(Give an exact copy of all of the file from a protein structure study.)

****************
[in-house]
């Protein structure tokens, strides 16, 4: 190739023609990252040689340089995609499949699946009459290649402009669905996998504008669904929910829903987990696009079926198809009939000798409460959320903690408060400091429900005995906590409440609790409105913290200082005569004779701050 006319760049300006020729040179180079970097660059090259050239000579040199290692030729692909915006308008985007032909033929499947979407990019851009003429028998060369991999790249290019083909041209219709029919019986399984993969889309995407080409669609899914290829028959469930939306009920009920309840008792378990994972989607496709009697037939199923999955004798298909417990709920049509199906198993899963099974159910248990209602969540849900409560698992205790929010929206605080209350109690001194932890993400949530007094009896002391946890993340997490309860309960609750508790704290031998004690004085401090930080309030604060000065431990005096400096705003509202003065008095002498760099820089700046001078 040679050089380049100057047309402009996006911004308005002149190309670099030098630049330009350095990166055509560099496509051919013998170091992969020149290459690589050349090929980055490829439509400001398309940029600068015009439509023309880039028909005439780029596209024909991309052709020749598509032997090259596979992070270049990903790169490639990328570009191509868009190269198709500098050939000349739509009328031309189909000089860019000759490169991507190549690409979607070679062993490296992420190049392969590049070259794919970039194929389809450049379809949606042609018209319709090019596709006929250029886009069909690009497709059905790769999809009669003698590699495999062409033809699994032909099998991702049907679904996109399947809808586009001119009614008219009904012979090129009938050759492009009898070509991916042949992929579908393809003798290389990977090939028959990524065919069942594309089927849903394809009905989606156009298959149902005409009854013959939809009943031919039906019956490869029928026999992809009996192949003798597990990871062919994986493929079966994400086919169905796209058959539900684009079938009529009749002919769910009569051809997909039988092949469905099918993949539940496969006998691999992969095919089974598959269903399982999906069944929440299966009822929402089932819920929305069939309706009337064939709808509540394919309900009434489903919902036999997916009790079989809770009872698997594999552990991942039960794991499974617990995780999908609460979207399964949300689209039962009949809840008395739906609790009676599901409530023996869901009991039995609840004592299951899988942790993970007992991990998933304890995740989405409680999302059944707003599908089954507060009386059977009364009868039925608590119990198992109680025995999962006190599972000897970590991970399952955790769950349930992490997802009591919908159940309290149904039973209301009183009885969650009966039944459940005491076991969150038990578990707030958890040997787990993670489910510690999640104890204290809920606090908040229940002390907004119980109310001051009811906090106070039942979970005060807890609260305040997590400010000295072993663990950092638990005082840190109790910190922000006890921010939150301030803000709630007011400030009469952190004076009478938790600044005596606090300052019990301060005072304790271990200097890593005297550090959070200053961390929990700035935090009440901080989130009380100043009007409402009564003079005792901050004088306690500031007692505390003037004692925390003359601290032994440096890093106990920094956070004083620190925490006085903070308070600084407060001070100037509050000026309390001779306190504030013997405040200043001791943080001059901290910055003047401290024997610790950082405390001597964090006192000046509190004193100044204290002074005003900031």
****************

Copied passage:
[in-house]
């Protein structure tokens, strides 16, 4: 190739023609990252040689340089995609499949699946009459290649402009669905996998504008669904929910829903987990696009079926198809009939000798409460959320903690408060400091429900005995906590409440609790409105913290200082005569004779701050 006319760049300006020729040179180079970097660059090259050239000579040199290692030729692909915006308008985007032909033929499947979407990019851009003429028998060369991999790249290019083909041209219709029919019986399984993969889309995407080409669609899914290829028959469930939306009920009920309840008792378990994972989607496709009697037939199923999955004798298909417990709920049509199906198993899963099974159910248990209602969540849900409560698992205790929010929206605080209350109690001194932890993400949530007094009896002391946890993340997490309860309960609750508790704290031998004690004085401090930080309030604060000065431990005096400096705003509202003065008095002498760099820089700046001078 040679050089380049100057047309402009996006911004308005002149190309670099030098630049330009350095990166055509560099496509051919013998170091992969020149290459690589050349090929980055490829439509400001398309940029600068015009439509023309880039028909005439780029596209024909991309052709020749598509032997090259596979992070270049990903790169490639990328570009191509868009190269198709500098050939000349739509009328031309189909000089860019000759490169991507190549690409979607070679062993490296992420190049392969590049070259794919970039194929389809450049379809949606042609018209319709090019596709006929250029886009069909690009497709059905790769999809009669003698590699495999062409033809699994032909099998991702049907679904996109399947809808586009001119009614008219009904012979090129009938050759492009009898070509991916042949992929579908393809003798290389990977090939028959990524065919069942594309089927849903394809009905989606156009298959149902005409009854013959939809009943031919039906019956490869029928026999992809009996192949003798597990990871062919994986493929079966994400086919169905796209058959539900684009079938009529009749002919769910009569051809997909039988092949469905099918993949539940496969006998691999992969095919089974598959269903399982999906069944929440299966009822929402089932819920929305069939309706009337064939709808509540394919309900009434489903919902036999997916009790079989809770009872698997594999552990991942039960794991499974617990995780999908609460979207399964949300689209039962009949809840008395739906609790009676599901409530023996869901009991039995609840004592299951899988942790993970007992991990998933304890995740989405409680999302059944707003599908089954507060009386059977009364009868039925608590119990198992109680025995999962006190599972000897970590991970399952955790769950349930992490997802009591919908159940309290149904039973209301009183009885969650009966039944459940005491076991969150038990578990707030958890040997787990993670489910510690999640104890204290809920606090908040229940002390907004119980109310001051009811906090106070039942979970005060807890609260305040997590400010000295072993663990950092638990005082840190109790910190922000006890921010939150301030803000709630007011400030009469952190004076009478938790600044005596606090300052019990301060005072304790271990200097890593005297550090959070200053961390929990700035935090009440901080989130009380100043009007409402009564003079005792901050004088306690500031007692505390003037004692925390003359601290032994440096890093106990920094956070004083620190925490006085903070308070600084407060001070100037509050000026309390001779306190504030013997405040200043001791943080001059901290910055003047401290024997610790950082405390001597964090006192000046509190004193100044204290002074005003900031």